-They have to break you to make you receptive to change and new ideas. -
Sounds strange and a bit radical... but it is something I have experienced many times since and while I attended Hartford Art School. The best critiques were the "bone-shattering" ones that kept you crying after because it had infused you with complete selfdoubt. Essentially each blow made you stronger. Each time you were bluntly confronted with an eye-opening critical assessment they handed you a new skill that would help you learn to see differently and to translate those observations in the most successful way.
Fiona had mentioned this not too long ago in her blog I think. The time when the two of us spent HOURS upon HOURS huddled together in this storage closet with two stillife set-ups and were drawing what we thought the best work ever. We proudly brought the finished pieces to our drawing class and set ourselves up for one of the most shocking critiques of our lives. A real eye-opener, that day I learned composition.
No matter how often you crumble in selfdoubt, we are so obsessed with art and our passion that we will get up shortly after the storm subsided and will use the critisism as fuel and drive to work even harder.
Now in Graduate school, I have discovered that it is the same principle. They will try very hard to break you with an even fiercer force, the effects are of course very different depending on the person and for how long you were able to figure things out on your own. For instance someone who already has a 25 year long established photography career behind them, they have that as security and safety to hold on to. But when you went from Art School to Grad School without any break in between definitely a very very different experiences. You are forced to reinvent yourself over and over again. But what does that really mean? What if you are not sure about who you are in the first place? I am told from fellow students well just do your thing. But that's easier said then done. I guess I am still naive and very easily influenced because I never had the opportunity to establish my artistic practice outside of school.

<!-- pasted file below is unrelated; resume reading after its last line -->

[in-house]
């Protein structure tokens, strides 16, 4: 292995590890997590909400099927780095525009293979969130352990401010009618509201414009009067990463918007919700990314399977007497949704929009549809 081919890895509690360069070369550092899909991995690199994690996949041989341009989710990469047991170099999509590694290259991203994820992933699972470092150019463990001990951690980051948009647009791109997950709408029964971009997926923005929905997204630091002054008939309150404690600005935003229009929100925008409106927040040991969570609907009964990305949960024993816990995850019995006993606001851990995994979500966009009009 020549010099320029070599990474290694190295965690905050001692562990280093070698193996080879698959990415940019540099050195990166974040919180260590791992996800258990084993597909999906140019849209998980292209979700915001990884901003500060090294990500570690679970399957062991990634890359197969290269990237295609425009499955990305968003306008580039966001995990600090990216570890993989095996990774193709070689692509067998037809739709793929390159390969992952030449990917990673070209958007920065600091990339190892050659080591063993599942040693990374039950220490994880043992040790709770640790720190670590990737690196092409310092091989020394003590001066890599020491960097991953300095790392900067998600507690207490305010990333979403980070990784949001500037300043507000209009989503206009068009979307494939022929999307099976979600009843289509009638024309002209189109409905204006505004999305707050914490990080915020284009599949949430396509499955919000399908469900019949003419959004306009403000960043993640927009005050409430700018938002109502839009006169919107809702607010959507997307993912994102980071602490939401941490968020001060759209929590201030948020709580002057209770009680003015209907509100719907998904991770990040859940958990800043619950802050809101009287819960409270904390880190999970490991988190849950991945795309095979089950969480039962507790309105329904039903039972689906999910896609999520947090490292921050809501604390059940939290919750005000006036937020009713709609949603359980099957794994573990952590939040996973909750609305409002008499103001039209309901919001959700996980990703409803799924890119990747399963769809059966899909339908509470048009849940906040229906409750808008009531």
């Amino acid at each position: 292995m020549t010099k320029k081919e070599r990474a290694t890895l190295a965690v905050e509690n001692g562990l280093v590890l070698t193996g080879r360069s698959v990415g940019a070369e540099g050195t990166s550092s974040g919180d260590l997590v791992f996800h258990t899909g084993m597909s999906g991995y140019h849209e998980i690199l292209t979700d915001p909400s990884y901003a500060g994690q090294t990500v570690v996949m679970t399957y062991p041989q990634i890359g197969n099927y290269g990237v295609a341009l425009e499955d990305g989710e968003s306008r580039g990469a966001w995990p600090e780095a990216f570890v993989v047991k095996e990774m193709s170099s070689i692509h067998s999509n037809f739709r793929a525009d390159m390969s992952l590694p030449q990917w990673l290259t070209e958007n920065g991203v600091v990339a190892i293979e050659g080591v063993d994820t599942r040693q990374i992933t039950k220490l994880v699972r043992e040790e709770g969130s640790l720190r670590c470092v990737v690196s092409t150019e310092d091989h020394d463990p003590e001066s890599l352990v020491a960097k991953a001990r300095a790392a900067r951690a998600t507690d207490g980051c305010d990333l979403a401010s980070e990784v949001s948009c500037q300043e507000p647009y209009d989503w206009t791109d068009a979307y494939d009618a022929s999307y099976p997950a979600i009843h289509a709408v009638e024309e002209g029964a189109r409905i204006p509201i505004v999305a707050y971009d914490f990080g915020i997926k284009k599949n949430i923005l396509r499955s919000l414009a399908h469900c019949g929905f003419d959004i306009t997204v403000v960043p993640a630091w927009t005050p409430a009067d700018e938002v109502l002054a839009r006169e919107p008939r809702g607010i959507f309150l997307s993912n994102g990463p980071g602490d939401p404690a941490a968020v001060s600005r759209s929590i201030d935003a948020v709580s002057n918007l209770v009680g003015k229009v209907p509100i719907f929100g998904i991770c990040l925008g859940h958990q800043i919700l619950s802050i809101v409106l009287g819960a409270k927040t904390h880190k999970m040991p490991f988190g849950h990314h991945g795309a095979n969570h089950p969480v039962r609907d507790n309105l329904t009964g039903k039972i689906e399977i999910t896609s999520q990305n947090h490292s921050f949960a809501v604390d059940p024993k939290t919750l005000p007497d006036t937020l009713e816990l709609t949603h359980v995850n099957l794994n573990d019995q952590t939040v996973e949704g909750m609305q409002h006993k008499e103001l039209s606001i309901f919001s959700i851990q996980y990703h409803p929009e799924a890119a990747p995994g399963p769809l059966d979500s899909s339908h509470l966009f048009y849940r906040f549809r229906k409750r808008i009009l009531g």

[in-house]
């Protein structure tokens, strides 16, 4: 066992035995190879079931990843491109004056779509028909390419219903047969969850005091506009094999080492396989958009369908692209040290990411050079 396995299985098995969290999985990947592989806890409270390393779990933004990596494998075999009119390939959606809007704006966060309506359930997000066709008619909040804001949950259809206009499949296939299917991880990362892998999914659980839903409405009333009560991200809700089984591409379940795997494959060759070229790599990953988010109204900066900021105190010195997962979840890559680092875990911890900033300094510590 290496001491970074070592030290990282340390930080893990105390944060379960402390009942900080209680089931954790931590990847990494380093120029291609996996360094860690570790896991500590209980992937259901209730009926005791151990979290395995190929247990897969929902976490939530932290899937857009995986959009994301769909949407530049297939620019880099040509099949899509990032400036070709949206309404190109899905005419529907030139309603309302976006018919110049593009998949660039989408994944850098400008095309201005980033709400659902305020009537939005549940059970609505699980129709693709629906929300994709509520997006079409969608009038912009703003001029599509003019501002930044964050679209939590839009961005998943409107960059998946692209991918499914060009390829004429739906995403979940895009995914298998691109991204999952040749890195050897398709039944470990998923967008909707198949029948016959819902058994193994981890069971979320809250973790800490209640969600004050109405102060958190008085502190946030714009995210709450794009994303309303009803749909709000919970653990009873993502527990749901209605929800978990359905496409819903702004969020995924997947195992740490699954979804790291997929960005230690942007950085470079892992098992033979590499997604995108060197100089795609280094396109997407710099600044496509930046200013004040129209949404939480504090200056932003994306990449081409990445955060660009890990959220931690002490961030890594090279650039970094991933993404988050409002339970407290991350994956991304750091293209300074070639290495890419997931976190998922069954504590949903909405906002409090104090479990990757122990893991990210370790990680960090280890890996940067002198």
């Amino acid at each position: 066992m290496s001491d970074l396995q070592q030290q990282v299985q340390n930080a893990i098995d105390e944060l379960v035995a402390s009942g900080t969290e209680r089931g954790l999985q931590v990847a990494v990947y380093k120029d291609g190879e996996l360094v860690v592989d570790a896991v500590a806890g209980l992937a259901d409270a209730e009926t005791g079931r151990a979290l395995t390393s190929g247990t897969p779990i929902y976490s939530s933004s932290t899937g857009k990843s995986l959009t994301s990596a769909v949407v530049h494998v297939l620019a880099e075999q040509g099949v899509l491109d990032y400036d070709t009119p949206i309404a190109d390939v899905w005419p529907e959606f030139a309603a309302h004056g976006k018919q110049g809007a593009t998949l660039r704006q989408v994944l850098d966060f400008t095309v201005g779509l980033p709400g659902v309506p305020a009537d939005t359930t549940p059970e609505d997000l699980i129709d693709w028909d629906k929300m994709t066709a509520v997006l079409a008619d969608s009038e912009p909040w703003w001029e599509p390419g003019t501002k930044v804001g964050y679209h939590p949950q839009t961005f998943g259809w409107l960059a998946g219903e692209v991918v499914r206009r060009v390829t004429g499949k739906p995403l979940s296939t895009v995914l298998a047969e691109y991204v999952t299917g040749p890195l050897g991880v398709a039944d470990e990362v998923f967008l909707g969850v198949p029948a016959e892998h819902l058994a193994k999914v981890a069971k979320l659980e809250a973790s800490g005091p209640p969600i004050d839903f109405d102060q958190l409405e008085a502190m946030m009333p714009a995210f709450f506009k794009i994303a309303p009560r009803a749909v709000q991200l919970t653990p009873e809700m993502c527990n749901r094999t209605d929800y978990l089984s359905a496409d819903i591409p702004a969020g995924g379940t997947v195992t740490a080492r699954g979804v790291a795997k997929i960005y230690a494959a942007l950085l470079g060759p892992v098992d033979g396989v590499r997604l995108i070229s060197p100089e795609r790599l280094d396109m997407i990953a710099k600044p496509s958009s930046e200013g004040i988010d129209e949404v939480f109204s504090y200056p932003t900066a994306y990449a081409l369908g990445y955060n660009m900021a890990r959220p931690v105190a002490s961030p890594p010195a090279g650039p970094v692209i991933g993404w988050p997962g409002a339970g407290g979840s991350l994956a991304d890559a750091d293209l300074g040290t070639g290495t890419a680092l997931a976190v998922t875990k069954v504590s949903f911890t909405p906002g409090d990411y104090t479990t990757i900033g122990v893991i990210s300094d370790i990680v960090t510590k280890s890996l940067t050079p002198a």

Anyways just wanted to share some of those thoughts. I am right in the middle of that current struggle. And what does it do to me? I am barely working on prints right now, my productivity was brought to a hold at least the plans I had for new prints.
I'm currently very preoccupied with trying to figure out "why" i make are and more importantly how can I justify what I make? What is the context? So I got a stack of art theory books from the library. But guess what reading those books is just not my thing. I mean I was not trained in the first place with a focus on art theory, and those books are as complicated and as dry as any other philosophy book. After the first page I tend to give up because I just don't understand at all what they are talking about. Yeah the good old art speak o.O. So then I decided, you know what it's time for my big sketchbook to come out and be used again. So I did a lot of drawing in my sketchbook for the past 4 days. And essentially what they are about is me trying to figure out a way of installing my work in a room, a way of connecting it all, and a way of making it visually work. Since installation is the crucial disconnect between my work.
So I guess all of this is going to eventually come together as a thesis show since making this will be very elaborate, involve a lot of yarn, maybe papier-mache objects and a lot more of my fabric pieces.. etc..
So these sketches are in order of creation, so I guess it's pretty obvious how ideas are being formed, discarded and focused.